This book should only be considered under the definition of “chaos magick” as perhaps a secondary category. Carrol’s influence upon me and my work is minimal but faintly present. Primarily, this novel is the analysis of chaos theory in the realm of analytic psychology, but as the novel progresses, we shall see that psychology and spirituality are only somewhat distinguishable. Ultimately, this novel will accredit the basic ideas of chaos magick and, overall, mysticism, with relevance. However, the attempt here is to analyze chaos theory and mysticism from the realm of psychology first and foremost—and this is the separation between chaos magick that I seek to maintain with my research.
These initial definitions and ideas represent the skeletal framework of this novel’s contents but represent a fraction of the subject matter at hand.
With advents in science, especially brain sciences, it is becoming increasingly difficult to differentiate the inner mind of a human from the world around them. Of course, the line between the objective and subjective truly does exist, but the line is quite fine, and even blurry at times. Culture affects the individual, and so too an individual can forever affect culture. “Nature” is not against “Nurture”, they work in tandem.
This in mind, let us briefly consider society’s present state of affairs. In a postmodern world that has developed its own thesis of cultural prosperity (commonly called “first world countries”) and the anti-thesis of its disparity (the “third world”) modern society has fallen pressure to its lack of synthesis, its lack of order—and of course, a lack of order is nothing other than chaos. (This is, of course, only one way to look at it—but it is still an accurate way to look at it). While the problems of the third world are evident enough, a strange maladaptation has begun to occur in the postmodern provinces of the first world—amidst what is called “prosperity” in, for instance, the echelons of suburbia. Here, people are adapting to much more particular peculiarities of the mental and physical. After the dramatic advent of both modernism and industrialism, society developed the due fruits of its labors, and had the scars to prove it. However, as modernism drifted from the end of the 20th century, into the 21st, it has been entirely upheaved by the Millennials and their surrounding generations. This upheaval seems to be emboldened by the boom in media technologies like the internet.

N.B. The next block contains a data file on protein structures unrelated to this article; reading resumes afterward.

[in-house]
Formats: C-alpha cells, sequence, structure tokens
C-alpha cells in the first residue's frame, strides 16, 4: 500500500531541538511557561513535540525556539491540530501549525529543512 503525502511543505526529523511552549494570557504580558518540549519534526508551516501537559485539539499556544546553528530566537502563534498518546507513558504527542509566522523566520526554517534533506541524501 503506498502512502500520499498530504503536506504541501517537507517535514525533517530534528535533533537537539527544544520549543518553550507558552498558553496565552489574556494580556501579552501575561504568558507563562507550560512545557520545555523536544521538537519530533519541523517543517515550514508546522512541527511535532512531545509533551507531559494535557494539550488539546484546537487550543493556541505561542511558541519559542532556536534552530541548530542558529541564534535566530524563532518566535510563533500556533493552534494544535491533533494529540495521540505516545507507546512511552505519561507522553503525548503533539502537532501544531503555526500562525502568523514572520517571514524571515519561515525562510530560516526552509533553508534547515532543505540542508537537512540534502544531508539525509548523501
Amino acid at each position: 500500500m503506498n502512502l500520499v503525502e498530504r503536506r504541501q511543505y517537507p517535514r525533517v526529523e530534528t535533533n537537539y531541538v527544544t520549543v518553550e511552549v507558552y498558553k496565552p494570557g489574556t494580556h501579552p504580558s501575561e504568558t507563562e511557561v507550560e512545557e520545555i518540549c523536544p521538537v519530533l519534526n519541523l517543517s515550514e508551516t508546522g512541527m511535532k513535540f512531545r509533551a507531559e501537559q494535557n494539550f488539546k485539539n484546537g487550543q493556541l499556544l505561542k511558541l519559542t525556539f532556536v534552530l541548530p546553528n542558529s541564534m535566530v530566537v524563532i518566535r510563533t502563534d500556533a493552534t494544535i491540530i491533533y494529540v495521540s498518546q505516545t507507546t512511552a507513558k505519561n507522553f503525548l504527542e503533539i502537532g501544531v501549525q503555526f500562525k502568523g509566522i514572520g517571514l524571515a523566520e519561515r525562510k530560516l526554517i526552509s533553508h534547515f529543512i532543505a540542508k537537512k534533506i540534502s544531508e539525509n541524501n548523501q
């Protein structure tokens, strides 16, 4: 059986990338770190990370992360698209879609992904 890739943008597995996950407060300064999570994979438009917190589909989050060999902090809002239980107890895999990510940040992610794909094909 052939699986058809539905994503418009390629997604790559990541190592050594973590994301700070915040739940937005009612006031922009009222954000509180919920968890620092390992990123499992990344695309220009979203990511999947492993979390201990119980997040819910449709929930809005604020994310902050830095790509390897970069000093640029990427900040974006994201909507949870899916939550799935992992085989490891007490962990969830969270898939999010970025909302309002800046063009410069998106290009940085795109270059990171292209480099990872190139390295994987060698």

Beyond a progression from the modernist mindset, this postmodern mindset has resulted in an abject dissociation from historical tradition overall. And, realistically, postmodernism as some advanced mindset that is beyond patterns and convention has proven itself more forgetful than it has revolutionary. Postmodern society, including a post-industrial society, has brought about some the most complicated, convoluted, and counterproductive political structures that the earth has ever seen—a political structure that has developed itself almost entirely off an economic model. Education, public relations, entertainment, health services, and even politics have become reduced to hardly anything more than hedonistic monetary exchanges. We have all become enslaved by the dollar, and the jaded postmodern mindset of the latest generations is only the tip of this ice-berg.
In the broadest sense, when currency came into humanity’s picture, we no longer had to search for food or even create our own sources of entertainment—the world, in a sense, became buyable for the right price. Money became an artificial predominating factor for success and deterministic preconditions, both mental and physical, were subsequently pushed down the latter of successful factors. Today, industrialism and its roots within the dollar have promised us all the leisure to live comfortable lives, but it has taken too many generations to realize that material comfort and emotional comfort are far from the same thing. While the pros in this system can be observed, the cons are cast far out in the open, horrifically, for all to see through widespread poverty and structural violence.
The postmodern generations have witnessed the disconnects between reality and what their parents were raised on, and because of this, they tend to throw the baby out with the bathwater since they are too preoccupied to tell the difference between the two. Clearly, society does need some major adjustments. But throwing out every piece of data prior to the postmodern era (i.e. the ancient spiritual, mythic, and ritualistic cultures that were the seeds of today’s world) is not only illogical, it is chaos on a mathematical, statistical level. Witnessing the maladaptations of their forefathers, the postmodern generations have decidedly disavowed the traditions they have been handed. The sins of the forefathers have become set ablaze with protests, internet blogging, and social justice—meanwhile, the maladaptation continues to grow. As our modern world clearly falls further into disrepair, people become more afraid of what has brought society to such disrepair—and while society has become so focused on rectifying its past mistakes, it makes new mistakes with more blindness and negligence than ever before. In other words, when hindsight is twenty-twenty, then foresight can become all but blind. It is of crucial importance that society not use the present moment to only rectify its past mistakes—but instead, uses the present moment to adapt beyond its past mistakes, making such mistakes obsolete from thereon out.